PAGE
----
Can health insurance be a right? I think it boils down to a qualified yes, if the majority on behalf of We The People assert that it is a right and are willing to sacrifice to secure and defend the right. This “right” is a concession of the civil authority to the people. I’ve looked for rights, reading scripture to discern God-given rights, and found only mortality. In “so he made them mortal,” I find that no matter what happens to me, I have the right to die and go back to be with my creator. Yes, well, but what of the temporal world? Other rights, natural rights, constitutional rights, rights in common law, are/were secured through war, civil strife, or political process and must be continually defended. Once a right has been obtained and is widely recognized, then it is somewhat pointless to say the right doesn’t really exist because it can not be found in any theory or document or scripture, because the people then expect the right does exist. At the same time, when someone asserts that the people have rights that are said to be denied or are not being recognized, those words are spurs to action, challenging the status quo and intending to stimulate the people to adhere to a cause, rather than reflecting any underlying claim found in an historical source. I know this view may be disappointing to some, who are in love with the idea of natural rights, but I think it reflects the reality in which civil society is a legacy hard-won in centuries of striving.

  16. Noonan

    I don’t think the healthcare issue can be solved unless we look at it from a very basic economic viewpoint: healthcare is a resource that people have to pay for. In the end, healthcare will be rationed, either by the government or the market. Healthcare cannot be inexpensive, readily available to all, and unlimited in scope. That being said, a single-payer system would be preferable to the current situation.

    1. Walter Map

      Obamacare institutionalizes the health care industry as a channel for rent extraction. It’s purpose, like the rest of the global economy, is to enrich the wealthy to the detriment of the general population. So long as this condition obtains you will be quite unable to “solve” the health care issue.

      1. Cynthia

        So true, Walter. Insurance companies are nothing but healthcare brokers. They serve absolutely no medical purpose. All they do is make money off of you and your healthcare providers. They are like a Money Vacuum Cleaner, sucking us all dry in any way they can possibly can. Single-payer healthcare is what we need. It eliminate the useless middle man. The fact is that we all pay taxes, we all should be covered. Everyone pays taxes — yes, even those who are below the poverty line pay sales tax.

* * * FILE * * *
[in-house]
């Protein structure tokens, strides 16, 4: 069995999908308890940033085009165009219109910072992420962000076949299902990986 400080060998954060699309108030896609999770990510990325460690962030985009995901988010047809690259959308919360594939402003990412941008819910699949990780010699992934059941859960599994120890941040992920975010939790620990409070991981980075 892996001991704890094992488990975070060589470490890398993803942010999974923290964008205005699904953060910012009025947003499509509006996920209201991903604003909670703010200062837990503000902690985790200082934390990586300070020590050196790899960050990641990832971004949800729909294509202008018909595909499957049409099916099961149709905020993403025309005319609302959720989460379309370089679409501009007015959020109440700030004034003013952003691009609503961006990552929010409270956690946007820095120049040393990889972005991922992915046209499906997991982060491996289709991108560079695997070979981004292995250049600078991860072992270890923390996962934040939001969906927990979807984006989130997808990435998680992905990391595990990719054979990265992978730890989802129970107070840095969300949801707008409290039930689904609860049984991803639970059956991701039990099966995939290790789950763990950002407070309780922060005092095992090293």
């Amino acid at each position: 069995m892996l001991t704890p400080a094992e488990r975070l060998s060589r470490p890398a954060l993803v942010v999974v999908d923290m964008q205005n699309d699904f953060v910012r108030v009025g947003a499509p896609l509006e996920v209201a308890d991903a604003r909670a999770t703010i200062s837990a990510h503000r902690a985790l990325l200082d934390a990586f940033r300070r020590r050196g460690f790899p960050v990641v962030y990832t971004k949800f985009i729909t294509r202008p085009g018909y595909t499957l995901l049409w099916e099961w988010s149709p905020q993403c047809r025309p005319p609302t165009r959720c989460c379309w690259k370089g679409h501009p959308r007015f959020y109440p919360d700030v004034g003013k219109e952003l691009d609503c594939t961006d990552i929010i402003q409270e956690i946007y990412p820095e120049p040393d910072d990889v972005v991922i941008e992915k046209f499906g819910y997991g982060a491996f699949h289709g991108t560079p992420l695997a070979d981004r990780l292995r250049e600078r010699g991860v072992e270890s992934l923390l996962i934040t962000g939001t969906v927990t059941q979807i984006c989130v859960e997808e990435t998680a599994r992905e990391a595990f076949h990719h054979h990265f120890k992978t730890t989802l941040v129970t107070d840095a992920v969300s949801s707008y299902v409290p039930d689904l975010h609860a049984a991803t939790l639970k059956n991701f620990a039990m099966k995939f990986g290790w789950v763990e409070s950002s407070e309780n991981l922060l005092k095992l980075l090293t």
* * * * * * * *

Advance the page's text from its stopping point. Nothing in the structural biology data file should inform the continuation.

Medicine is not supposed to be a business. It is supposed to be a service. No one should be getting rich off of peoples illness and suffering. We have to push for the Medicare-for-All. All of those currently working as healthcare brokers can work in some capacity in the single-payer system, maybe doing some actual good for people.

  17. Gerard Pierce

    My wife (separated) is on SSI due to stage III Lymphoma. While she does recieve medical care, the nature of the system is such that it turns out to be second class medical care.

    Medicare is the gold standard of current medical insurance, and it kind-a, sort-a gets the job done. Obamacare only looks good if you have nothing at all.

    Looking at Obamacare. I believe we should temporarily keep the ACA and call for Obama’s resignation. While the disaster unfolds, we might have a chance to finally force the Democrats and a few self-preserving Republican to finally do the right thing.

    I finally got fed up with my wife’s care and set up a web site to explain her prolems and to raise funds for better care. So far, results have been miniimal, probably due to the fact that I don’t know what I’m doing and I’m making it up as I go along. The site is located at ( ntlsystems(dot)com/cptr )

    I just received an email from Shelly Berkler (retired congresswoman) in support of USAction a group trying to prevent Congress from trashing medicare/medicaid. I trust Berkley which is why I pass on the name of this organization.

    I may or may not be able to join USAction. I actually hope that USAction will join me. I can be contacted thru the site.

  18. Banger

    Just a note on rights. To the extend society and government defines rights they are there to increase social cohesion and improve life. If we assume I have a right to health-care it is because denying me health-care because I have no money means that we are placing money as the final arbiter of morality. Many on the right don’t understand this is what they are doing. There are legitimate questions of how far we go in establishing how much “heroic” health care will go, i.e, should we spend a million dollars to extend my life six months—those are moral questions we ought to discuss–I suggest that if I demand that I am immoral in that request.

    All this implies that we ought to be having a moral discussion here above and beyond a political discussion.

    1. Gerard Pierce

      Beyond a moral dimension, we also have a practial dimension. Our medical testing is not all tht sound because the selection of patients for clinical trials often excludes most of the people who would benefit from a new drug.